The Talmud says:

Mishnah: A Nazirite vow of unspecified duration [remains in force] thirty days. Gemara: From where is this rule derived? Rabbi Mattena said: The text reads: He shall be [yihyeh] holy, and the numerical value of the word "yihyeh" is thirty. [Nazir 5a]

I thought we were not allowed to derive halacha from gematria. Are we?

(As an aside, wouldn't the gematria of "holy" be more appropriate?)

  • 2
    – Double AA
    Commented Oct 31, 2018 at 15:34
  • @DoubleAA -- Yes, There are other examples. But I am looking for a statement, "No, we may not derive halacha from gematria". (Gematria is only a mnemonic device.) Is there such a thing? Commented Oct 31, 2018 at 16:28
  • Consider judaism.stackexchange.com/q/44758/759
    – Double AA
    Commented Oct 31, 2018 at 16:31
  • @DoubleAA -- Is there a statement anywhere that an asmakhta is a known and applied oral law from long, long ago, but whose derivation from Torah has been lost, so the gematria is used just as a mnemonic, not a proof? Commented Oct 31, 2018 at 16:40

2 Answers 2


Your motivating example is not necessarily a case of “deriving” halachah from gematria.

Rambam writes in is Commentary to Nazir 1:3 that the thirty-day nazir rule is a received tradition, which the Rabbis supported using the gematria as a hint.

I speculate that Rambam says this as he is loathe to view a gematria as the primary source for this halachah. This would suggest that he is of the opinion that one cannot straightforwardly derive laws from gematria.

  • 1
    I'm not sure this answers the question
    – Double AA
    Commented Oct 31, 2018 at 16:31
  • Edited to more directly answer the question. (Admittedly it’s now somewhat more speculative...)
    – Joel K
    Commented Oct 31, 2018 at 16:36

Halachah is ruled, not necessarily derived. It can be ruled in two ways:

  • either by learning the source and deriving from it, as you mentioned,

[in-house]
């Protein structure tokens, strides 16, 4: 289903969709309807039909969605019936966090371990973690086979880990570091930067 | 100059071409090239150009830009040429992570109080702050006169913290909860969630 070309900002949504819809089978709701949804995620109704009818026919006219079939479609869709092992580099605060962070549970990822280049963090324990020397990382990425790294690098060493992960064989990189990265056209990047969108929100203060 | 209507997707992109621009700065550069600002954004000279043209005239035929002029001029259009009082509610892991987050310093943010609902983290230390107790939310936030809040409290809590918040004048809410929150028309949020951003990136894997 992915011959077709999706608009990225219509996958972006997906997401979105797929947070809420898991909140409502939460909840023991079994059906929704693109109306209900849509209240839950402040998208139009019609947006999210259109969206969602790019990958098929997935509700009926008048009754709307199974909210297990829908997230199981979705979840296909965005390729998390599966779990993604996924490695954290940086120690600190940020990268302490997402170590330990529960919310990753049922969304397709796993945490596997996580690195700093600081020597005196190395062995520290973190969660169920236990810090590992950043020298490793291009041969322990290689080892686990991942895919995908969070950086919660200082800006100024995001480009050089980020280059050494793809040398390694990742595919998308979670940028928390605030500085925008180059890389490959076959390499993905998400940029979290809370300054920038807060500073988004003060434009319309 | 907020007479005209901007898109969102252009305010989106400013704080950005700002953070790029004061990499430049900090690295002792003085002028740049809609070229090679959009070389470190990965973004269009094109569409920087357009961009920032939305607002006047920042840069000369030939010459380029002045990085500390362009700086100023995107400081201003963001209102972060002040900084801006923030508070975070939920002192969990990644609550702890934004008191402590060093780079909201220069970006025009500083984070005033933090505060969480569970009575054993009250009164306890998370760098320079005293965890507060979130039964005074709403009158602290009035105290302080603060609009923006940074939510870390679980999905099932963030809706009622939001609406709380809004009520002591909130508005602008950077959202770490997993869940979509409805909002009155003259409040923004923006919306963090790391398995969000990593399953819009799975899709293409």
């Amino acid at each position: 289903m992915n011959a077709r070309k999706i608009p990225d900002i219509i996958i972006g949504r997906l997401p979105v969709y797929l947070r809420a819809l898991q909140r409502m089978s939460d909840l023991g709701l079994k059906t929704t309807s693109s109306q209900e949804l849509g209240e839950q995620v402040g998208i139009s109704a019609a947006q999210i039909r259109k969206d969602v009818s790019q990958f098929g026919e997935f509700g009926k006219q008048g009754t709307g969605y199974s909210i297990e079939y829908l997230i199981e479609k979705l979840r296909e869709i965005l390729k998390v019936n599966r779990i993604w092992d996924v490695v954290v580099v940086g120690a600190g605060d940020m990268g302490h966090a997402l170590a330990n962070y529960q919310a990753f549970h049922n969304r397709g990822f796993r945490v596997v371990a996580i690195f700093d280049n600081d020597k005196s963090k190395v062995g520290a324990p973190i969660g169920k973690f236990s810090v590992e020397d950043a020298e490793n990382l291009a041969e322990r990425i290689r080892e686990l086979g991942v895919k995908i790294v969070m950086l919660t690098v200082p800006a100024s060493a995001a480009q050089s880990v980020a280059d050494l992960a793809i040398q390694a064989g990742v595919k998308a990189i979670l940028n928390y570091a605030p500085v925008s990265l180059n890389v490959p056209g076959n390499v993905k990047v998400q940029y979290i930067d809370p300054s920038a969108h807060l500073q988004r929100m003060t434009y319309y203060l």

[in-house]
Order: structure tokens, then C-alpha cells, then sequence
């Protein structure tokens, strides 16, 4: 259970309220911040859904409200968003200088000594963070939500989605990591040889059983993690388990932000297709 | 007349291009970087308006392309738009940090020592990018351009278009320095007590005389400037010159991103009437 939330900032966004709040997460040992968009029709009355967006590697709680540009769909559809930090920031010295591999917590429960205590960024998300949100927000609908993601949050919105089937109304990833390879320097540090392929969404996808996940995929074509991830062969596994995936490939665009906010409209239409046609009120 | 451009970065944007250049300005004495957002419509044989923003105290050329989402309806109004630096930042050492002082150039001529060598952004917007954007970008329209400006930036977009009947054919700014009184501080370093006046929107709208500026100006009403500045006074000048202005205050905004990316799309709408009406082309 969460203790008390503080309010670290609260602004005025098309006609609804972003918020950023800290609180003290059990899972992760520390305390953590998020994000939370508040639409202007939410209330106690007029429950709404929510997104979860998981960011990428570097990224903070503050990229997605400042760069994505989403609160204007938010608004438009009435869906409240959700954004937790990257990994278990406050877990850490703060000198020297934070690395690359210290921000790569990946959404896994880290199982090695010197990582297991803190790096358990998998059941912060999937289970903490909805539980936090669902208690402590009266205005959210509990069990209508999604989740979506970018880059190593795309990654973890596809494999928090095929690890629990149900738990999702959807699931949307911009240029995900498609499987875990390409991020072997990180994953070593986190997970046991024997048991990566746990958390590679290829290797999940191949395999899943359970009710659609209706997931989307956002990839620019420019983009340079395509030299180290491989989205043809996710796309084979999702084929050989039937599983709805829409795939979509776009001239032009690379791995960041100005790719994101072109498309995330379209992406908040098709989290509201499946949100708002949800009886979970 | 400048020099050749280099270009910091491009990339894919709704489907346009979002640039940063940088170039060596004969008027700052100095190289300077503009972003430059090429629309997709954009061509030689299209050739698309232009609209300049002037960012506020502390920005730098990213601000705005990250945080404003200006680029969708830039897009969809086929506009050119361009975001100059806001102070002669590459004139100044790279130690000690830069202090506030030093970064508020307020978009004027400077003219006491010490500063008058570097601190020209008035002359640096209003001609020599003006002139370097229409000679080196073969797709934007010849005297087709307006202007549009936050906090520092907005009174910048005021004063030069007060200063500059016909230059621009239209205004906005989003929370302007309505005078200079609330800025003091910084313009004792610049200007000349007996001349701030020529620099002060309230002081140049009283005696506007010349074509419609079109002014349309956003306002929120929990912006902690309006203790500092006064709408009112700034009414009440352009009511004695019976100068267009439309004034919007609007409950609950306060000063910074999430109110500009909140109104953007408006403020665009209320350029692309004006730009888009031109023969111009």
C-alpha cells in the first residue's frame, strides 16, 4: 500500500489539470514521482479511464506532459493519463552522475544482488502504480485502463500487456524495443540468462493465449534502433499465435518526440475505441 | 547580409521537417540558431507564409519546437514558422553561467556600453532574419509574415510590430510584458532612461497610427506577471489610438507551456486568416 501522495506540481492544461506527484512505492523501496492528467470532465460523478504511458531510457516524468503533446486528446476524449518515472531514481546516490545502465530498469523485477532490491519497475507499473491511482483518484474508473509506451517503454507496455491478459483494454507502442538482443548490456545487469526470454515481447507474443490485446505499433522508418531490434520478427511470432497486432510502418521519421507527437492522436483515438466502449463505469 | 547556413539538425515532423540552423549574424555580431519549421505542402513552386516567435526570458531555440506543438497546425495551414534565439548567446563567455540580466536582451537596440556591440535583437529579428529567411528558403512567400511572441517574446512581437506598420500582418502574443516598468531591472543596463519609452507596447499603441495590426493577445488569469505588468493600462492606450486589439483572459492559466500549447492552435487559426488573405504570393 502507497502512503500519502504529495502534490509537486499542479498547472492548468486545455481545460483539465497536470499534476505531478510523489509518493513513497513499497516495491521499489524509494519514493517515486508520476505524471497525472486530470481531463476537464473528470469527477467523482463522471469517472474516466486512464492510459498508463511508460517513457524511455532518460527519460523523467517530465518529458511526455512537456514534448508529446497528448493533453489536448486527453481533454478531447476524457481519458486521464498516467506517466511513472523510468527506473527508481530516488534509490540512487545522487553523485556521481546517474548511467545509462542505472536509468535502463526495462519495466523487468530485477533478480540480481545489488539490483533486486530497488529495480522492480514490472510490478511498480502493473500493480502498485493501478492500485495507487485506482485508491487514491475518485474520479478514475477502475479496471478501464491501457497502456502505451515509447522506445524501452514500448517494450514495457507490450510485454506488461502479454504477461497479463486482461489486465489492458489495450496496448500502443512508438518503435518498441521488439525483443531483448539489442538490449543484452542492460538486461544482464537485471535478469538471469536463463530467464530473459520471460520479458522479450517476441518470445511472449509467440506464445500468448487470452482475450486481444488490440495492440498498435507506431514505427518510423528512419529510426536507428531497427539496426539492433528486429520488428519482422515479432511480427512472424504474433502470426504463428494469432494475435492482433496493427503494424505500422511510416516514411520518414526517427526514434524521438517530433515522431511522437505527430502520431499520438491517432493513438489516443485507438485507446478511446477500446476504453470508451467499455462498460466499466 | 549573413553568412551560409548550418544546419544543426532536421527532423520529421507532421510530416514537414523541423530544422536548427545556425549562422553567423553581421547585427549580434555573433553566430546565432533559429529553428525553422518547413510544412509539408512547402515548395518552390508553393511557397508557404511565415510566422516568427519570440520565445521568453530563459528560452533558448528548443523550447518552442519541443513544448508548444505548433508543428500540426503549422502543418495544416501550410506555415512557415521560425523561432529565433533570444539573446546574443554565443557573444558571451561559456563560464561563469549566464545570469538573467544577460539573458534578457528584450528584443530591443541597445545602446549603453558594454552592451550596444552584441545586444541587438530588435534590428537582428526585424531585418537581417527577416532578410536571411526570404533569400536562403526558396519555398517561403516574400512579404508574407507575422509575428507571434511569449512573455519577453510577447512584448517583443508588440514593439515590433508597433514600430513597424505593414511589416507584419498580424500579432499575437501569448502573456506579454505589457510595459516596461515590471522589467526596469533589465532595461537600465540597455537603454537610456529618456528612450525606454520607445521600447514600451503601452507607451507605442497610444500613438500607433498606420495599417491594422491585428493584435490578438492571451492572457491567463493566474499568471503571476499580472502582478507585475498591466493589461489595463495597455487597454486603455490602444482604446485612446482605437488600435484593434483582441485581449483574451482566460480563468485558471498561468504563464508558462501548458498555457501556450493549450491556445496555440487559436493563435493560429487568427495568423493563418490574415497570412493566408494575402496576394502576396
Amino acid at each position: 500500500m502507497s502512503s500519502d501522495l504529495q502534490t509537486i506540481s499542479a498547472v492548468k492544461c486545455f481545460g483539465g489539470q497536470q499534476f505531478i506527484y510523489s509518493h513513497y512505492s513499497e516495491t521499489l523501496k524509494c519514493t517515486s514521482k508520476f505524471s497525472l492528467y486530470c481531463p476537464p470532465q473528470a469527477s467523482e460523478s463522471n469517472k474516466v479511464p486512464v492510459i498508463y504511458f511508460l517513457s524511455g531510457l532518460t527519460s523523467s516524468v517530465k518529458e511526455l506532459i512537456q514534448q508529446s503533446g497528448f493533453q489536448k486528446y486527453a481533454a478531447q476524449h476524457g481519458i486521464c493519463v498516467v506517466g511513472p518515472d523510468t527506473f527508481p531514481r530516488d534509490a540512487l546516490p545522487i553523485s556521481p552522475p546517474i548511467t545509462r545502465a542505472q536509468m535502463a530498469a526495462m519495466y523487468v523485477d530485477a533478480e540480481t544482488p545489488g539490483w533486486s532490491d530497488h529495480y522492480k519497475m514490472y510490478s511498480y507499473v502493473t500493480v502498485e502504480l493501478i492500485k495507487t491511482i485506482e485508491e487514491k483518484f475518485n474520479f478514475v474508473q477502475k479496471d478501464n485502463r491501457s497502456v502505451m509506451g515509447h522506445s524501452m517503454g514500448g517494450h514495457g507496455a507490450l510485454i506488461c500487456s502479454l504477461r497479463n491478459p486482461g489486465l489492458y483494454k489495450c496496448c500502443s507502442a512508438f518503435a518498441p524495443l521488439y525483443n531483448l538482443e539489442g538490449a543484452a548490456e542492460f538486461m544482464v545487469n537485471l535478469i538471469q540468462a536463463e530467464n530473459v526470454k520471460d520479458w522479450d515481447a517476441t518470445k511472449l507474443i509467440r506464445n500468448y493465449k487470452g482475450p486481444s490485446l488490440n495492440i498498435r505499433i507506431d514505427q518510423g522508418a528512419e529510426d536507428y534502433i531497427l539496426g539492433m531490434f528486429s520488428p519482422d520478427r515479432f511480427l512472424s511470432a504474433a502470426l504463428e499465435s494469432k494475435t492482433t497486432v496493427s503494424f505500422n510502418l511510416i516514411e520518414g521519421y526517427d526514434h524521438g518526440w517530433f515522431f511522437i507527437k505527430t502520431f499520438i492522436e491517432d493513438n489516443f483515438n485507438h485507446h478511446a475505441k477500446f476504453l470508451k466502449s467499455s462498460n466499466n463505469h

• or by ruling it first and making an Asmachtah afterward (by relying on a verse).

This is very common with the Gemmarah and it is impossible to distinguish between them. I posted a question about this problem.

Your question is a good example of an Asmachtah for a Halachah - something that merely strengthens the claim.

  • Isn’t an asmachta usually a din derabbanan backed up with a hint from a pasuk? I’m pretty sure this is deoraita...
    – Joel K
    Commented Oct 31, 2018 at 15:45
  • @JoelK As we have no tools for judging a Halachah objectively, "anything goes" - whatever sounds reasonable proves your point. That's called אסמכתא.
    – Al Berko
    Commented Oct 31, 2018 at 15:48
  • @Al Berko -- OK, so it's an asmakhtah, but ARE we allowed to learn halacha from gematria? Any sources that directly address this question? Commented Oct 31, 2018 at 16:12
  • There are no rules of how to rule Halochos. Our motto is כל דאלים גבר - everything goes. He can say "Cause I said so" - won't it suffice? BTW a sage does not have to give you his reasoning at all, maybe you won't understand, maybe you'll misunderstand and think it's BS. Sometimes he feels it's true but can't find a good supporting claim.
    – Al Berko
    Commented Oct 31, 2018 at 16:16
  • 3
    @AlBerko The quote is יבקשו תורה מפיהו, not שמע בקולו. You have to seek torah from him. Pronouncements ex cathedra are part of another religion.
    – Joel K
    Commented Oct 31, 2018 at 17:05

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